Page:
Our guide told us of Shah Jehans plans to build a replica of the Taj adjacent to the current one, in black marble. He told us as though the Mughal emperor had summoned him to his private chambers and whispered his desire in his ear.   

Going on to narrate a story of Aurangazebs cruelty and Shah Jehan’s forlorn lost last days.  It was happening in real time : melodrama spiking history big time in present continuous tense ! 

I digress. 

The Taj itself is a fantastic monument. We visited in blinding daylight. The moonlit Taj we were told was far more resplendent.  As an afterthought, it was mentioned, the fees for moonlit viewing were different

Obviously it’s a ‘must see’. It’s a place teeming with security and a global melting pot of people. All trudging in to see the’ monument of love’.  

Every visitor has lasting memories of this place. Every visit has left me with a memory or two. This one was when about half a dozen people at varying lengths in time, walked upto me, seeing the camera, the camera bag et al, and asked, ‘how much do you charge for a photograph’.

I seem to have arrived as a photographer. At the Taj ! 🙂

India Gate

Familiarity breeds contempt. In people. And in places too. Often times, it is only when someone new talks in awe about a place that is seen or talked about daily, there is a pause to ponder ! 
India Gate was one such experience for me. 

The streets of India are paved with many thousands of years of history. Worth their weight in gold. ( Perhaps thats one good reason as to why the streets are so often dug up. Ok thats a joke that didnt take of. Please ignore). 

Delhi especially so, oozes history through its pores !  

Having seen India Gate as a standard fixture on TV, whenever any reference to New Delhi was made, it was only natural to approach it as yet another of those ‘fixtures’ to be seen. 

On a Sunday evening, it can be particularly busy. With ice cream vendors competing with trinket peddlers who were arguing with sellers of maps who were attempting to be louder than some other set of people.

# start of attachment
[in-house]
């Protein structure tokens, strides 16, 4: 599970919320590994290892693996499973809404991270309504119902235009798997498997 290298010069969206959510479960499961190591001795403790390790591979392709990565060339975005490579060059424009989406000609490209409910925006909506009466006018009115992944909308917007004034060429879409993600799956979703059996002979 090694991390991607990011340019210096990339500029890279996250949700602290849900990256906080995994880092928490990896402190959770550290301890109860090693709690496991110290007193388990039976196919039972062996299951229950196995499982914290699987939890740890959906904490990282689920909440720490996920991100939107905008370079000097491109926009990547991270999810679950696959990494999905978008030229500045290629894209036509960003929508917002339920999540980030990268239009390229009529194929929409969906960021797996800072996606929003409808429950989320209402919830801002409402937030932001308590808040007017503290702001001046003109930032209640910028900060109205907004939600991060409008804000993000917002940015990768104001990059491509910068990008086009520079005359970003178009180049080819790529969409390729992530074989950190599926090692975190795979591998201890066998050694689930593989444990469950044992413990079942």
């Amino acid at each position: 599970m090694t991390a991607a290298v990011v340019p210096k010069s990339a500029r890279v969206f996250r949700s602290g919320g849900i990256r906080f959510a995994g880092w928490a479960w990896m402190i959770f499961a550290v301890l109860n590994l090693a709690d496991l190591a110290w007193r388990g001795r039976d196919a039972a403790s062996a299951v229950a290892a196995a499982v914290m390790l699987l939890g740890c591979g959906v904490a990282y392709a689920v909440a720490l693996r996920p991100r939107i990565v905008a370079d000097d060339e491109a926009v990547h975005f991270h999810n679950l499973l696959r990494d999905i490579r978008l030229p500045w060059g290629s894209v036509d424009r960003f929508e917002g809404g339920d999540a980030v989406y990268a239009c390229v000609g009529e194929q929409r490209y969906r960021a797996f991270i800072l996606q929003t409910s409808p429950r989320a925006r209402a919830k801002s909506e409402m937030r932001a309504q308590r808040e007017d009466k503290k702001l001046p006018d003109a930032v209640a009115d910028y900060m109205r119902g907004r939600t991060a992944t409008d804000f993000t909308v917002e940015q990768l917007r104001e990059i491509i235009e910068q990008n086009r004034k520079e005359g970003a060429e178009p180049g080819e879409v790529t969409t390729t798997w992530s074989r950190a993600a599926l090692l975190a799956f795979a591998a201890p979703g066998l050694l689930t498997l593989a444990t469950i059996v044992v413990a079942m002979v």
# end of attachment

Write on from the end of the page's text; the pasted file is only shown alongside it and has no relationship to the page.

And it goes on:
Amidst all this din, the muscular arches of India Gate stood gritty and steady. With enough light and just about some space amidst all the jostle to get a click or two in. 

Heres some history that Wikipedia threw at me. Post the visit. Which I obviously wished I had read up before I went there. In anycase, you can read it here

It commemorates 90,000 Indian soldiers who lost the life fighting for the British Raj in many battles in distant lands during the times of the World War 1. Since independence it has become the Indian Army’s ‘tomb of the unknown soldier’.

Quite obviously, when any famous dignitary, turns up, he or she places wreaths here. Even if they have come in for signing an arms deal. 

The inverted rifle & the soldiers helmet, the three services represented by their flags and the eternal flame thats on, can perhaps be a solemn sight. But on a Sunday night, I wonder significance of such a monument, melts in the frenzy of lapping up one more ice-cream ! 

Right in front of India Gate is a canopy which originally housed King George V’s statue. After independence the statue was suitably accommodated elsewhere and the canopy now lends itself well to the camera. 

First you fight wars. Then splendid monuments are erected to remember those that died in wars. And then on Sunday nights, people come to such monuments and have ice cream. 

How does just going about building monuments and feeding ice cream, without any war, sound to you ? 

R for Rashtrapati

Pre monsoon showers have been lashing against the window sill.  The green tea that was simmering hot has now gone seething cold. I have been lost in thought.  An assortment of odd words on the computer screen is the only other evidence of time that has run away. 

Having just returned from Delhi last week, I began typing about Delhi and its accouterments and my thoughts have strayed. Fantastic architecture, fabulous people, frayed tempers, streets paved with history, the multitude of red beacon lead cars indicating its stature as the Capital of India !  

For purposes of beginning all over again, I choose a topic that has been on all news channels and probably on most of India’s mind as well : Rashtrapati http://premier-pharmacy.com/product-category/anti-fungal/ Bhavan.